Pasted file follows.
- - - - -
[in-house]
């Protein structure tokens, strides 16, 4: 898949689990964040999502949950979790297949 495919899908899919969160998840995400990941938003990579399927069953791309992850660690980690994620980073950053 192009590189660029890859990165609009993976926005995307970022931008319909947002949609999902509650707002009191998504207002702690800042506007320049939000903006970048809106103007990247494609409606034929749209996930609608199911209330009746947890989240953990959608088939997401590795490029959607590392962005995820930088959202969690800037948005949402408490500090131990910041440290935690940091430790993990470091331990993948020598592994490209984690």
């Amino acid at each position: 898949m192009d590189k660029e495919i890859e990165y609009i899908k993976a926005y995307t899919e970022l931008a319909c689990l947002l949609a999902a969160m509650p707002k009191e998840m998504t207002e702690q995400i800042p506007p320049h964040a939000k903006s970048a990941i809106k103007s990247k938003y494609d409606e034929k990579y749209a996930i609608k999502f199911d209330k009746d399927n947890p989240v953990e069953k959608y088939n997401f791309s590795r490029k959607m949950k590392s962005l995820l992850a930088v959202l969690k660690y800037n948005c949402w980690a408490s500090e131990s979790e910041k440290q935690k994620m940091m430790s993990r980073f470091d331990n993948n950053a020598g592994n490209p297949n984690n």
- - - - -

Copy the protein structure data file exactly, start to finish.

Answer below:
[in-house]
């Protein structure tokens, strides 16, 4: 898949689990964040999502949950979790297949 495919899908899919969160998840995400990941938003990579399927069953791309992850660690980690994620980073950053 192009590189660029890859990165609009993976926005995307970022931008319909947002949609999902509650707002009191998504207002702690800042506007320049939000903006970048809106103007990247494609409606034929749209996930609608199911209330009746947890989240953990959608088939997401590795490029959607590392962005995820930088959202969690800037948005949402408490500090131990910041440290935690940091430790993990470091331990993948020598592994490209984690």
């Amino acid at each position: 898949m192009d590189k660029e495919i890859e990165y609009i899908k993976a926005y995307t899919e970022l931008a319909c689990l947002l949609a999902a969160m509650p707002k009191e998840m998504t207002e702690q995400i800042p506007p320049h964040a939000k903006s970048a990941i809106k103007s990247k938003y494609d409606e034929k990579y749209a996930i609608k999502f199911d209330k009746d399927n947890p989240v953990e069953k959608y088939n997401f791309s590795r490029k959607m949950k590392s962005l995820l992850a930088v959202l969690k660690y800037n948005c949402w980690a408490s500090e131990s979790e910041k440290q935690k994620m940091m430790s993990r980073f470091d331990n993948n950053a020598g592994n490209p297949n984690n």